The Marks & Spencer (LSE: MKS) hookup with Ocado (LSE: OCDO) advanced a step on Tuesday, with the full range of M&S food available for online order. And the M&S share price fell 4%. Still, on the upside, the Ocado share price didn’t – it essentially hadn’t budged at the time of writing.
It means that Marks & Spencer has finally caught up with the other online supermarkets – Tesco, Asda, Sainsbury, Morrisons.
The full availability of M&S produce online has hit the news headlines too, but not necessarily for the right reasons. A small number of Ocado customers, it seems, have had their deliveries canceled due to demand. But what’s bad news for those few having problems is good news for shareholders. It does show there’s online demand for M&S, even if it hasn’t done much for the Marks & Spencer share price yet.
The tie-up with Ocado might have only just brought M&S up to date with the competition. But I think the timing could still turn out to be very good for the long-term fortunes of both companies. Until early this year, online grocery shopping was really only just limping along. It was growing, but really not that fast. At least, nowhere near as fast as I’d expected, considering the massive convenience.
A kick-start to online shopping
Then Covid-19 struck, and the online sellers couldn’t keep up with demand. As the lockdown took hold, shoppers booked up deliveries from all the big traders for weeks in advance. At Tesco, online business has zoomed from just 9% of total sales at the beginning of the year, to 16%. In value terms, Tesco expects its online trading to be worth around £5.5bn in 2020, from £3.3bn last year. But Tesco has fallen on the news, so it hasn’t exactly been good for the M&S share price either.
There’s one key thing I take from the online shopping boost. I don’t think this spike will be short-lived. Or that people will go back to doing it the hard way. I know people who have simply never bothered trying online deliveries before, happy enough with their old way of doing it. But they like how well it works, and they’re sticking with it.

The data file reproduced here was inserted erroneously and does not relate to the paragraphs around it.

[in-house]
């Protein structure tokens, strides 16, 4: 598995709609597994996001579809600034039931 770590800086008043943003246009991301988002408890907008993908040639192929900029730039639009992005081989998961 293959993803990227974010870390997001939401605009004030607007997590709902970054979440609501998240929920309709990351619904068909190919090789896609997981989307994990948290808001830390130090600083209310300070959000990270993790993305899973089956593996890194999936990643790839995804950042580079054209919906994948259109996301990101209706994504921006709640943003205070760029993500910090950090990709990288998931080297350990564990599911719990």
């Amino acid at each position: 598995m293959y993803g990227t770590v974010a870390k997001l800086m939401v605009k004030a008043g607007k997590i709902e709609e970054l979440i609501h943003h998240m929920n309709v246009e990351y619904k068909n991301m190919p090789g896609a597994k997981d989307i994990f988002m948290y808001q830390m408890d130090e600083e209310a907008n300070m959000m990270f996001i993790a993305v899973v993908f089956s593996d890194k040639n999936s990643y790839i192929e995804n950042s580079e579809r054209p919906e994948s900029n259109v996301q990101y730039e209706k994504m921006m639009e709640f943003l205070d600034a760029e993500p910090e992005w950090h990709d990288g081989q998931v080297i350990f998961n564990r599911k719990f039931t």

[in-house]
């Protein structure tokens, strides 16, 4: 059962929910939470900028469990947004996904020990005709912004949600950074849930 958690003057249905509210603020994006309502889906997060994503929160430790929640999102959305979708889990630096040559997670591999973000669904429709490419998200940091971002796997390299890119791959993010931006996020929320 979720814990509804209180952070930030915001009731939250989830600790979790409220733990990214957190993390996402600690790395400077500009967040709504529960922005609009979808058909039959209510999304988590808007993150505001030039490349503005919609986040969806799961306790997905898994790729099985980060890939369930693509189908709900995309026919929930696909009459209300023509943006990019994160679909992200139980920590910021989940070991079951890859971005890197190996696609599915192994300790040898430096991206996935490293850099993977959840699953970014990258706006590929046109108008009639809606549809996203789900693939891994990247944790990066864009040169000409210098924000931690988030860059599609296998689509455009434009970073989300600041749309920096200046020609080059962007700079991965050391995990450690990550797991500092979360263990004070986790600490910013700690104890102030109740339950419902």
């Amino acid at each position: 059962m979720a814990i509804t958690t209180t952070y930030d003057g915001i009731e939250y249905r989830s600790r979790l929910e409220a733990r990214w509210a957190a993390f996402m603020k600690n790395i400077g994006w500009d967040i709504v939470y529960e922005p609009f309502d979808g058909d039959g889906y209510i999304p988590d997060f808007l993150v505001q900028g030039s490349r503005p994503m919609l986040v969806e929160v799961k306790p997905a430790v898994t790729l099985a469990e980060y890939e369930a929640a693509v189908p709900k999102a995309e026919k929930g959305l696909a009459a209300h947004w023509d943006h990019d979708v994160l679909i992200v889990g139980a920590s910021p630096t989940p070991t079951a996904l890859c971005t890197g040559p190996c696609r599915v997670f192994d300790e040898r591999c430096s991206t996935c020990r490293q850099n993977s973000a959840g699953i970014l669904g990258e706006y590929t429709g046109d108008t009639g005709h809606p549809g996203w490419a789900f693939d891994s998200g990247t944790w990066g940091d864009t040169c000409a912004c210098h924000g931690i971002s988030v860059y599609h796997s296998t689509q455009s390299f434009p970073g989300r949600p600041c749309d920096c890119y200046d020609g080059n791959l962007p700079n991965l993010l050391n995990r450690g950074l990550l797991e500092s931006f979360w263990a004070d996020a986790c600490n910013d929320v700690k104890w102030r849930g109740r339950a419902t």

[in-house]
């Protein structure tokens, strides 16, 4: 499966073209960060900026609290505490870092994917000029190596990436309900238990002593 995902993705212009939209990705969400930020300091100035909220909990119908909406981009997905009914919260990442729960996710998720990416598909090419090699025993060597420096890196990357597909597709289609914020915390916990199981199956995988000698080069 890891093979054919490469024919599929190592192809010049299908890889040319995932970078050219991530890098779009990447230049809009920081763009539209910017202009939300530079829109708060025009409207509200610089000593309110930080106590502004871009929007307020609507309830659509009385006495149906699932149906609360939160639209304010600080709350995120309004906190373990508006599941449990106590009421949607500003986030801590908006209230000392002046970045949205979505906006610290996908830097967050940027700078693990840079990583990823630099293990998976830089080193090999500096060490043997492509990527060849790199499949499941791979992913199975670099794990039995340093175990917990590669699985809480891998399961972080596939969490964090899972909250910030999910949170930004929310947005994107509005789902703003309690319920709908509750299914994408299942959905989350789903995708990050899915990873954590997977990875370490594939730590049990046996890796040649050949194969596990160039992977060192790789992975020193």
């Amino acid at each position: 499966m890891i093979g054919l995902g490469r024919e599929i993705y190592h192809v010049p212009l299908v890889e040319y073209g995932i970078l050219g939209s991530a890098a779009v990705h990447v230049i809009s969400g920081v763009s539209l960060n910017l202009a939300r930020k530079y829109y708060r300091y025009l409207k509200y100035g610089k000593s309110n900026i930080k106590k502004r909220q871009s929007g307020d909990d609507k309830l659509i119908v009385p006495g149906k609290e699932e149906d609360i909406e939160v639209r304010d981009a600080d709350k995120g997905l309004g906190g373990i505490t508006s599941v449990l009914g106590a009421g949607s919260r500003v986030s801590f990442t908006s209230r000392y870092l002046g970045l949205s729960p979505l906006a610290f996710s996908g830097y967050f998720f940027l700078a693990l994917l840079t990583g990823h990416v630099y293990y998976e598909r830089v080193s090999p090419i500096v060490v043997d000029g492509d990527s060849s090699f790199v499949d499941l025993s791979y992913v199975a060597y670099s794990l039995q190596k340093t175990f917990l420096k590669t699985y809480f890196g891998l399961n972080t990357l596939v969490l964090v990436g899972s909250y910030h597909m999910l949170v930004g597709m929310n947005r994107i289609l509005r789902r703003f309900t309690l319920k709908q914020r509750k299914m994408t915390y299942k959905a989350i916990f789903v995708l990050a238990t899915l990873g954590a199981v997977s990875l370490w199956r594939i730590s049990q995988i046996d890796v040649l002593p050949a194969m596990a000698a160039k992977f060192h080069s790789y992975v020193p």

Marks & Spencer share price good value?
People doing 16% of their shopping online is big progress. But there’s still another potential 84% to go. And the M&S/Ocado venture is in at what is essentially still the start. So what’s the future for the Marks & Spencer share price, and the Ocado share price?
Well, M&S still carries that sizeable millstone – its clothing and home business. If M&S could dump that today, what’s left would be a very viable business in my view. And I’d be able to put some sort of valuation on it. As for Ocado, there’s definitely growth potential, but at a price. There’s no profit. And the last time there was, in 2016, the shares ended the year on a P/E of around 135.
Warren Buffett famously urges us to buy wonderful companies at fair prices. I do think there is potential for these two to become wonderful companies. But not at fair prices – I see one valuation as unquantifiable, the other as way too high.
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Alan Oscroft has no position in any of the shares mentioned. The Motley Fool UK has recommended Tesco. Views expressed on the companies mentioned in this article are those of the writer and therefore may differ from the official recommendations we make in our subscription services such as Share Advisor, Hidden Winners and Pro. Here at The Motley Fool we believe that considering a diverse range of insights makes us better investors.